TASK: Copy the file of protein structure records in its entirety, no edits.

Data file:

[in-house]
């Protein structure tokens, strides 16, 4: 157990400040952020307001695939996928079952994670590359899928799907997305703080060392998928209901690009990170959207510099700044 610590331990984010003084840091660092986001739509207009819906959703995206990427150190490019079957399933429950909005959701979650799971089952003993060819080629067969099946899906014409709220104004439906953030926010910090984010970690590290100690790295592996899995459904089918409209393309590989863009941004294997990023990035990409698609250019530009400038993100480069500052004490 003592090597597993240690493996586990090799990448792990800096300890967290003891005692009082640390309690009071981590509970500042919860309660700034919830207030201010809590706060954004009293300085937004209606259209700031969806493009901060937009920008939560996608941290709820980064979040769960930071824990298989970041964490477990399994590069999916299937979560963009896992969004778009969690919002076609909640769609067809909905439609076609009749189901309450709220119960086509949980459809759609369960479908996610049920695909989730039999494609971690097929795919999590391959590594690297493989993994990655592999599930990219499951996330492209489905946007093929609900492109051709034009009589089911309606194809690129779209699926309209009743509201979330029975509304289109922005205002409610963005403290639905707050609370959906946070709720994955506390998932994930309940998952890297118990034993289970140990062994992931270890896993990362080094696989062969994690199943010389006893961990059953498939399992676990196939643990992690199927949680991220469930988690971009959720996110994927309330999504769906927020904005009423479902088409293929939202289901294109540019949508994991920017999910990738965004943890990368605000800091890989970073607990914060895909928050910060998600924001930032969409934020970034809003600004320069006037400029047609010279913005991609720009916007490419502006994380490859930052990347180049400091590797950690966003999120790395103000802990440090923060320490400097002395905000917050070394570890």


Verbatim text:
[in-house]
């Protein structure tokens, strides 16, 4: 157990400040952020307001695939996928079952994670590359899928799907997305703080060392998928209901690009990170959207510099700044 610590331990984010003084840091660092986001739509207009819906959703995206990427150190490019079957399933429950909005959701979650799971089952003993060819080629067969099946899906014409709220104004439906953030926010910090984010970690590290100690790295592996899995459904089918409209393309590989863009941004294997990023990035990409698609250019530009400038993100480069500052004490 003592090597597993240690493996586990090799990448792990800096300890967290003891005692009082640390309690009071981590509970500042919860309660700034919830207030201010809590706060954004009293300085937004209606259209700031969806493009901060937009920008939560996608941290709820980064979040769960930071824990298989970041964490477990399994590069999916299937979560963009896992969004778009969690919002076609909640769609067809909905439609076609009749189901309450709220119960086509949980459809759609369960479908996610049920695909989730039999494609971690097929795919999590391959590594690297493989993994990655592999599930990219499951996330492209489905946007093929609900492109051709034009009589089911309606194809690129779209699926309209009743509201979330029975509304289109922005205002409610963005403290639905707050609370959906946070709720994955506390998932994930309940998952890297118990034993289970140990062994992931270890896993990362080094696989062969994690199943010389006893961990059953498939399992676990196939643990992690199927949680991220469930988690971009959720996110994927309330999504769906927020904005009423479902088409293929939202289901294109540019949508994991920017999910990738965004943890990368605000800091890989970073607990914060895909928050910060998600924001930032969409934020970034809003600004320069006037400029047609010279913005991609720009916007490419502006994380490859930052990347180049400091590797950690966003999120790395103000802990440090923060320490400097002395905000917050070394570890």